The lions for us were the high light of visiting this park, as this was the place where we really got up close and personal with them. It was one of the most amazing and frightening experiences of our entire trip across Uganda. All it would not have been possible without our wonderful guide from Apoka Lodge.
Amazing & Comfortable Apoka Lodge
I don’t want to go into to much detail on this post, but you can read more on Apoka lodge here. I will say that it was one of the best lodge experiences on our trip. Not just the remote nature of the lodge, but the amazing staff and level of service they provide. Our private guide from the lodge was sweet, very proficient at his job, and twice a day took us on amazing photographic game drives to discover why Kidepo N. P is such a special place. I hate to recommend that people go out of their way to get here, because what makes it truly special is the remote nature of it. Once the masses find it, then it will be just another land rover laden tourist park, where the poor lions are surrounded by too many cars, and too many loud tourist destroying the peace and solitude. Being one of the only jeep in the park….priceless!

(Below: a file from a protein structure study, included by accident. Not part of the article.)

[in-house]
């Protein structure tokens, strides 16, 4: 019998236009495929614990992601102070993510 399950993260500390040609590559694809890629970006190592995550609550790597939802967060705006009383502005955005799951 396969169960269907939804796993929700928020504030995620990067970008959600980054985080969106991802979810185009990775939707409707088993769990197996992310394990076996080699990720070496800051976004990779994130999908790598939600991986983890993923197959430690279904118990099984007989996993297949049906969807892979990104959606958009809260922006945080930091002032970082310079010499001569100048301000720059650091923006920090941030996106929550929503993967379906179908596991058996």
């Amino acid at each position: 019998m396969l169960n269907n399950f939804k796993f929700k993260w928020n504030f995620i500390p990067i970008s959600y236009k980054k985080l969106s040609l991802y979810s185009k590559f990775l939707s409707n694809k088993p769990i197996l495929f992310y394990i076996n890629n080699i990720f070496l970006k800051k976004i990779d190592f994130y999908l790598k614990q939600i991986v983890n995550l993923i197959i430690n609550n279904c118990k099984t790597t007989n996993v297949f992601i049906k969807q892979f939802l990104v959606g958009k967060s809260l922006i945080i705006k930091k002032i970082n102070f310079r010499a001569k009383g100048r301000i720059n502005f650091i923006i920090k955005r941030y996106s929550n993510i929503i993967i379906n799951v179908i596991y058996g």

If you have time do take a half day I re commend that you go and visit the Karimajong tribe. It is a fascinating look into a remote tribe that is just coming or trying to come in to the modern world. They are a small tribe on the brink of extinction themselves, not unlike many of the animals that are poached throughout Uganda, and the rest of Africa. Visit the village, see the beautiful children, look into the brick huts to see how they live, watch them dance, and savor their history. It was a remarkable tour for us, and it was one of the highlights of our trip. We enjoyed interacting with all the kids, seeing the young people dance, and learning the history of the tribe from their spokesman who explained his plans to build a clinic for the tribe with the money we paid for the tour. I highly recommend a trip to see the Karimajong tribe.
Next Post……Murchison Falls National Park
Next we head off to Murchison Falls National Park for day 6 of our journey